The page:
Sometimes I don’t live like it. Sometimes I forget. Sometimes I get discouraged, and I don’t think I’ll ever really get there. But ultimately, my one deepest desire is to be united with Jesus in Heaven; I want to be a Saint.
When I was younger, it was the stories of the lives of the Saints that inspired me. They helped me to discover and fall in love with my Catholic faith. I was fascinated with the different lives that they lived, the courage that they had in the face of persecution, trial and even death. They lived lives that were so consumed by the love of Jesus that nothing was too big of a sacrifice if only they could gain Heaven, and in that, life eternal with Him who they loved above all else.
In formation we have been reading The Story of a Soul, the autobiography of St. Therese of Lisieux. This is my third time reading it, and I am really enjoying it. But I have to be honest, the first time I read it I quit half way through because I found her to be too sentimental, childish and un-relatable…doesn’t say a whole lot for me since the Church has declared her a Doctor of the Church based on her theology of the Little Way that is found mainly in this book. I reluctantly read it a second time at the request of my husband who credits most of his spirituality and understanding of what a missionary heart is to St Therese. I was able to see more of the nuggets of gold that are spread throughout the book the second time but still wasn’t completely sold on the genius of it all until this year as I read it a third time. Maybe it’s because I conceded to name our first-born daughter after her, or maybe it’s because as a mother, my greatest desire for my daughter is holiness and for her to know the love of the Father. Whatever the change in me, it is like I am reading a totally different book. St. Therese’s little way of holiness is so attainable! She shows us how we can offer up little inconveniences and suffering to the Lord each moment of the day. She models the complete trust and confidence in the Lord as a little child has with their father. She teaches us to turn away from things that would distract us from our ultimate goal of heaven.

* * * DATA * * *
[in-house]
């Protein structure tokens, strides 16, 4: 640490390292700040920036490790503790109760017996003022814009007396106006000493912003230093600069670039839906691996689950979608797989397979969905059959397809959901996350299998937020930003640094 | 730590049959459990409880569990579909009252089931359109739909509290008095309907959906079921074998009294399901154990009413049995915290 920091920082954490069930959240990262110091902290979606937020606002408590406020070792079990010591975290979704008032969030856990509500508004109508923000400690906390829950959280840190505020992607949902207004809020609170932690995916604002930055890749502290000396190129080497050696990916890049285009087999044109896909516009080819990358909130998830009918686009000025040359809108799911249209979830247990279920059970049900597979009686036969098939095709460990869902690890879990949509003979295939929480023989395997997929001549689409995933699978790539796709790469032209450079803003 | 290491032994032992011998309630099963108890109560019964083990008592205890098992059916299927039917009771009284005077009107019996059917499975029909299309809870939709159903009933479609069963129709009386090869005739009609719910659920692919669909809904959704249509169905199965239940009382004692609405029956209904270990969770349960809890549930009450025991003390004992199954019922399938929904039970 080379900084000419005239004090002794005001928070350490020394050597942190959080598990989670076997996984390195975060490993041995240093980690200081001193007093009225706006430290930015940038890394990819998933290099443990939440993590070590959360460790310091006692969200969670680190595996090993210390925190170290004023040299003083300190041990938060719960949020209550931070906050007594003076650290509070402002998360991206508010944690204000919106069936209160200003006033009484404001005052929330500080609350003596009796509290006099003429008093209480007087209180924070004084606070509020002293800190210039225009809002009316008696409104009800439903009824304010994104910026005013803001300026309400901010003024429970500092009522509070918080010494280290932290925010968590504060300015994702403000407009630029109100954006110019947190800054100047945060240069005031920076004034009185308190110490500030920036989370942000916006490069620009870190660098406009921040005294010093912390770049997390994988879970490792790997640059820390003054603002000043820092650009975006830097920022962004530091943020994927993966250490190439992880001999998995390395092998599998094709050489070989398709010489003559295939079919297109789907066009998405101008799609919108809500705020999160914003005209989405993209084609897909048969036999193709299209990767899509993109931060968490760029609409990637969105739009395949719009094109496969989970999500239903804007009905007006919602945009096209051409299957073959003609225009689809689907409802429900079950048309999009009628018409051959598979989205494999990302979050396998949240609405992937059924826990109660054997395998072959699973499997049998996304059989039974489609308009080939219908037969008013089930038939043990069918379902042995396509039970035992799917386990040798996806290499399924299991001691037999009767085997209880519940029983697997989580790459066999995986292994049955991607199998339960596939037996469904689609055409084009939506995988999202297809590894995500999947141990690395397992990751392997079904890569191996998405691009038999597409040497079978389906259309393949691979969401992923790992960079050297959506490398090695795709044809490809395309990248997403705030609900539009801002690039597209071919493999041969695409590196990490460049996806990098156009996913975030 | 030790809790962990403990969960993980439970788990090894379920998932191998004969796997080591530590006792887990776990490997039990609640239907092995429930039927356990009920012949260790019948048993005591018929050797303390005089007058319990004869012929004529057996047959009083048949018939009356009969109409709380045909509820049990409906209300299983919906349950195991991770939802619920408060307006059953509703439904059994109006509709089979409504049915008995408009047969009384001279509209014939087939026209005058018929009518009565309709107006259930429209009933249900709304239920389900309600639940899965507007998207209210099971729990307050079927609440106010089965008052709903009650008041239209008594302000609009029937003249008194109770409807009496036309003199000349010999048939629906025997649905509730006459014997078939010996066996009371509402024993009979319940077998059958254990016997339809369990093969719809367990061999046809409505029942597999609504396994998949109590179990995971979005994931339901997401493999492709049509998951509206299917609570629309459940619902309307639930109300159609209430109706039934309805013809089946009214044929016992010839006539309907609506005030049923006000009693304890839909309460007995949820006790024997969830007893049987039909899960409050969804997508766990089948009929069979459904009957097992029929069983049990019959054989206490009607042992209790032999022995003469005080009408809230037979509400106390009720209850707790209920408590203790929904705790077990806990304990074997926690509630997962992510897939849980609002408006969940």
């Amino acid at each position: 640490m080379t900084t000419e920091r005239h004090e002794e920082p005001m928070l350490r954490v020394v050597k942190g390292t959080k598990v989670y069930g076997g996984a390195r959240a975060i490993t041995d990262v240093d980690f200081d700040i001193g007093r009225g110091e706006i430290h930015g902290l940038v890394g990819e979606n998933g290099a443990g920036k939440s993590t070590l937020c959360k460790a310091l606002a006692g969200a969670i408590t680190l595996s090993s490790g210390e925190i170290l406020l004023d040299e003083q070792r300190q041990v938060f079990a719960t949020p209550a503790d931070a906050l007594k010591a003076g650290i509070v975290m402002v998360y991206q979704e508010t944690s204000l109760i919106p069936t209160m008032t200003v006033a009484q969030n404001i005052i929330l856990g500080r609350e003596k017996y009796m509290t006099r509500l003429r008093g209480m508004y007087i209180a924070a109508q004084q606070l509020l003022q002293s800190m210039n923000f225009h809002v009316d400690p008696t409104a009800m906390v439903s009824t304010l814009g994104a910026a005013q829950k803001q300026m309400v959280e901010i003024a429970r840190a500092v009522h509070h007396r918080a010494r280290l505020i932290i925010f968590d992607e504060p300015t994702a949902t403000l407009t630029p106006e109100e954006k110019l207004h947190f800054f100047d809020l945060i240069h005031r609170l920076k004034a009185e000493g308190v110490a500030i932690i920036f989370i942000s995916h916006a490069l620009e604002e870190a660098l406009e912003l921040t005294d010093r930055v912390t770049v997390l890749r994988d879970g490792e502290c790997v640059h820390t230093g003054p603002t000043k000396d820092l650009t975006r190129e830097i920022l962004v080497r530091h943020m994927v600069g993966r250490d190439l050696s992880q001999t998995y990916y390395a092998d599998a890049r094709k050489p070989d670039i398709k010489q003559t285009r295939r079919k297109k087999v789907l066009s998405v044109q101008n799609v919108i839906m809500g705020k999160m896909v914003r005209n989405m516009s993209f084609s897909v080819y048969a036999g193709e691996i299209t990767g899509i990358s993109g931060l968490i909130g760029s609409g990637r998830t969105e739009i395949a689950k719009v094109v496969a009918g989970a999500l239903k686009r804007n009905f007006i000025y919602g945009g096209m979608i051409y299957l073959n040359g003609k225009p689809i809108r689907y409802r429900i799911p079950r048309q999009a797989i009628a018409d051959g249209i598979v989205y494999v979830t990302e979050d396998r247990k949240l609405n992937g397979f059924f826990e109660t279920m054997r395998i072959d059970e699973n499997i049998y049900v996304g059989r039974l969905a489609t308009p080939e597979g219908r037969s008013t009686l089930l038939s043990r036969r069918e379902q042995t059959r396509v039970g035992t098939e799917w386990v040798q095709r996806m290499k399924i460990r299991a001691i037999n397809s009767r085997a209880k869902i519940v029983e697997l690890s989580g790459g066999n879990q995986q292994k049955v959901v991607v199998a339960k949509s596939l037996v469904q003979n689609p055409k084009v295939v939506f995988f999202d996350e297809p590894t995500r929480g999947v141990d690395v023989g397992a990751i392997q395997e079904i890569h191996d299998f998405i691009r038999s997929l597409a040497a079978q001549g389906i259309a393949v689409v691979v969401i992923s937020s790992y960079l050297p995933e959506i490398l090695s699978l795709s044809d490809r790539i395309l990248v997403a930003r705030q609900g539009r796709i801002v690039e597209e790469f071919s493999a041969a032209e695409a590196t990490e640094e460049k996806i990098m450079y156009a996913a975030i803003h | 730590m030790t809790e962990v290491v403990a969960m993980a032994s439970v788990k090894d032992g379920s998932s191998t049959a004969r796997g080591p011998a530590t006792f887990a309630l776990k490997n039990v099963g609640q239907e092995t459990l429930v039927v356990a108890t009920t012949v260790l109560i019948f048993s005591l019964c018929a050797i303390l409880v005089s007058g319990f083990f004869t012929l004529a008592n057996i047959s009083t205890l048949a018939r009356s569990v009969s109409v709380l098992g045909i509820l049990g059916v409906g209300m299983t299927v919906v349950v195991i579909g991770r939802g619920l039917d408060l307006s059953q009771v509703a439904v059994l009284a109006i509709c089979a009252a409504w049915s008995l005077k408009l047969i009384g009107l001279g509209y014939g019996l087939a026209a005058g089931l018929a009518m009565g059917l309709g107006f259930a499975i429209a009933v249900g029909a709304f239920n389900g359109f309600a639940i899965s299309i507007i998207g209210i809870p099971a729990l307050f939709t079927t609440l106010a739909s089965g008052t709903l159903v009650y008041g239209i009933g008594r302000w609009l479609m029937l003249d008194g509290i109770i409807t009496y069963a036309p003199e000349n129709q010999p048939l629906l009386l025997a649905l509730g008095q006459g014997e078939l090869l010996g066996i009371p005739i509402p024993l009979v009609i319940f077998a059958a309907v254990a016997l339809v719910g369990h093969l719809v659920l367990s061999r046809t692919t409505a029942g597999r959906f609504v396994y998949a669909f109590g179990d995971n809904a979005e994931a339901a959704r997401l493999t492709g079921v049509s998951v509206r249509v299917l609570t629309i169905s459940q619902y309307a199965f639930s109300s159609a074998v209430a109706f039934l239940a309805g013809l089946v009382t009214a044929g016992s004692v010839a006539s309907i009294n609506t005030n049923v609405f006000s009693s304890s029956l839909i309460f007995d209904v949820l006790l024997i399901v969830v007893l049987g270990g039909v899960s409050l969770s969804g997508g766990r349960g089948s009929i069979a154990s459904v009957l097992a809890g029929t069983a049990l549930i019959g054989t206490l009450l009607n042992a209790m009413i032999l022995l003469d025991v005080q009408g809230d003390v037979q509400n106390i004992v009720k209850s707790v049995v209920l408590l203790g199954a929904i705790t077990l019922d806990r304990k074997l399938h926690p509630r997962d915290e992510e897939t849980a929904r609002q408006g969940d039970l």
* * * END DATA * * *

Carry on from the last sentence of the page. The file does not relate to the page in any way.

St. Ignatius of Loyola’s First Principle and Foundation is: “Man is created to praise, reverence, and serve God Our Lord, and by this means to save his soul. The other things on the face of the earth are created for man to help him in attaining the end for which he is created. Hence, man is to make use of them in as far as they help him in the attainment of his end, and he must rid himself of them in as far as they prove a hindrance to him.”
Am I in love with Jesus enough to say no to the things that distract me from Him and His will for me? Am I willing to leave a conversation that is inappropriate or to avoid gossip? Am I ready to turn off a movie or a TV show if the message, language or values of the movie are not in line with the Truth that I claim to live? Am I more concerned about impressing others with my fashion or pleasing the Lord with my modesty? Am I able to find joy in struggles and suffering or do I choose to wallow in my own self-pity?
St. Therese says, “Perfection consists in doing His will, in being what He wills us to be.” Holiness is attainable. How are we choosing holiness today? St Therese, pray for us!
All for Love,